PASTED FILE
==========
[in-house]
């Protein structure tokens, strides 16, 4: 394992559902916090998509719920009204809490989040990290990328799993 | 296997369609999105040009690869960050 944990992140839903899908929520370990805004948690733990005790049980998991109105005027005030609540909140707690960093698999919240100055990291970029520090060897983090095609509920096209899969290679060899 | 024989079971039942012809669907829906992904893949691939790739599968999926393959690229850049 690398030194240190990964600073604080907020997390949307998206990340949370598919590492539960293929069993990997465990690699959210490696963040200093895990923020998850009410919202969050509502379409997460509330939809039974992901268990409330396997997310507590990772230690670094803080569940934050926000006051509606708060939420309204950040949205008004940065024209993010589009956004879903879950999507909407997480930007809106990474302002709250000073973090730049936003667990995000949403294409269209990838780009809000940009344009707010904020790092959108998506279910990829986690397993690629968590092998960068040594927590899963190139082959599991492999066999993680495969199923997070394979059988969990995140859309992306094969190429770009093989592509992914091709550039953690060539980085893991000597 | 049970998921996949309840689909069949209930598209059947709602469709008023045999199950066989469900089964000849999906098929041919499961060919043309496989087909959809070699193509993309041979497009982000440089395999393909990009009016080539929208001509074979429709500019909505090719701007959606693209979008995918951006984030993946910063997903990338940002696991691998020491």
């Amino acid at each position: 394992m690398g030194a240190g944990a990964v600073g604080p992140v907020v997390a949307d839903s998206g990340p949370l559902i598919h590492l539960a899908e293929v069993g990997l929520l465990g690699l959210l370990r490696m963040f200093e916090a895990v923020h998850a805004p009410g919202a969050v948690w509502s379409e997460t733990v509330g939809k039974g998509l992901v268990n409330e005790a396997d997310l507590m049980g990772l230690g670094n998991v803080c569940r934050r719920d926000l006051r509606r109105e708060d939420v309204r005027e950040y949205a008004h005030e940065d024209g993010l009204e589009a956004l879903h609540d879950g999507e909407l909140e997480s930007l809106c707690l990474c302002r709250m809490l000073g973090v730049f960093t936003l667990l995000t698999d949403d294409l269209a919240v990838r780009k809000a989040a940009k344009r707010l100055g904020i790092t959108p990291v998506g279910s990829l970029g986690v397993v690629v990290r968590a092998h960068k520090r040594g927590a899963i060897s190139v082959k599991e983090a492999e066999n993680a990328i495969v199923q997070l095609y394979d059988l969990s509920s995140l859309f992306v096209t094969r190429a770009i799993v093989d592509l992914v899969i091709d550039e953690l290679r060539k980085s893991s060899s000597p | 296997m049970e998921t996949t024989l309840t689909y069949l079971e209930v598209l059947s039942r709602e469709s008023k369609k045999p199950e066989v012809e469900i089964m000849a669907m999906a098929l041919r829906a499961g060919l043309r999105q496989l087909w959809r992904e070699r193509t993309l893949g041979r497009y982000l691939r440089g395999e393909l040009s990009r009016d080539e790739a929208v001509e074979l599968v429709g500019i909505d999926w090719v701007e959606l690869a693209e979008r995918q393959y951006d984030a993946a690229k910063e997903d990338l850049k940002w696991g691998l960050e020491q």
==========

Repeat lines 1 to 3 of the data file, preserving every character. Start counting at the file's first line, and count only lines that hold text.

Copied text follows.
[in-house]
């Protein structure tokens, strides 16, 4: 394992559902916090998509719920009204809490989040990290990328799993 | 296997369609999105040009690869960050 944990992140839903899908929520370990805004948690733990005790049980998991109105005027005030609540909140707690960093698999919240100055990291970029520090060897983090095609509920096209899969290679060899 | 024989079971039942012809669907829906992904893949691939790739599968999926393959690229850049 690398030194240190990964600073604080907020997390949307998206990340949370598919590492539960293929069993990997465990690699959210490696963040200093895990923020998850009410919202969050509502379409997460509330939809039974992901268990409330396997997310507590990772230690670094803080569940934050926000006051509606708060939420309204950040949205008004940065024209993010589009956004879903879950999507909407997480930007809106990474302002709250000073973090730049936003667990995000949403294409269209990838780009809000940009344009707010904020790092959108998506279910990829986690397993690629968590092998960068040594927590899963190139082959599991492999066999993680495969199923997070394979059988969990995140859309992306094969190429770009093989592509992914091709550039953690060539980085893991000597 | 049970998921996949309840689909069949209930598209059947709602469709008023045999199950066989469900089964000849999906098929041919499961060919043309496989087909959809070699193509993309041979497009982000440089395999393909990009009016080539929208001509074979429709500019909505090719701007959606693209979008995918951006984030993946910063997903990338940002696991691998020491």
């Amino acid at each position: 394992m690398g030194a240190g944990a990964v600073g604080p992140v907020v997390a949307d839903s998206g990340p949370l559902i598919h590492l539960a899908e293929v069993g990997l929520l465990g690699l959210l370990r490696m963040f200093e916090a895990v923020h998850a805004p009410g919202a969050v948690w509502s379409e997460t733990v509330g939809k039974g998509l992901v268990n409330e005790a396997d997310l507590m049980g990772l230690g670094n998991v803080c569940r934050r719920d926000l006051r509606r109105e708060d939420v309204r005027e950040y949205a008004h005030e940065d024209g993010l009204e589009a956004l879903h609540d879950g999507e909407l909140e997480s930007l809106c707690l990474c302002r709250m809490l000073g973090v730049f960093t936003l667990l995000t698999d949403d294409l269209a919240v990838r780009k809000a989040a940009k344009r707010l100055g904020i790092t959108p990291v998506g279910s990829l970029g986690v397993v690629v990290r968590a092998h960068k520090r040594g927590a899963i060897s190139v082959k599991e983090a492999e066999n993680a990328i495969v199923q997070l095609y394979d059988l969990s509920s995140l859309f992306v096209t094969r190429a770009i799993v093989d592509l992914v899969i091709d550039e953690l290679r060539k980085s893991s060899s000597p | 296997m049970e998921t996949t024989l309840t689909y069949l079971e209930v598209l059947s039942r709602e469709s008023k369609k045999p199950e066989v012809e469900i089964m000849a669907m999906a098929l041919r829906a499961g060919l043309r999105q496989l087909w959809r992904e070699r193509t993309l893949g041979r497009y982000l691939r440089g395999e393909l040009s990009r009016d080539e790739a929208v001509e074979l599968v429709g500019i909505d999926w090719v701007e959606l690869a693209e979008r995918q393959y951006d984030a993946a690229k910063e997903d990338l850049k940002w696991g691998l960050e020491q």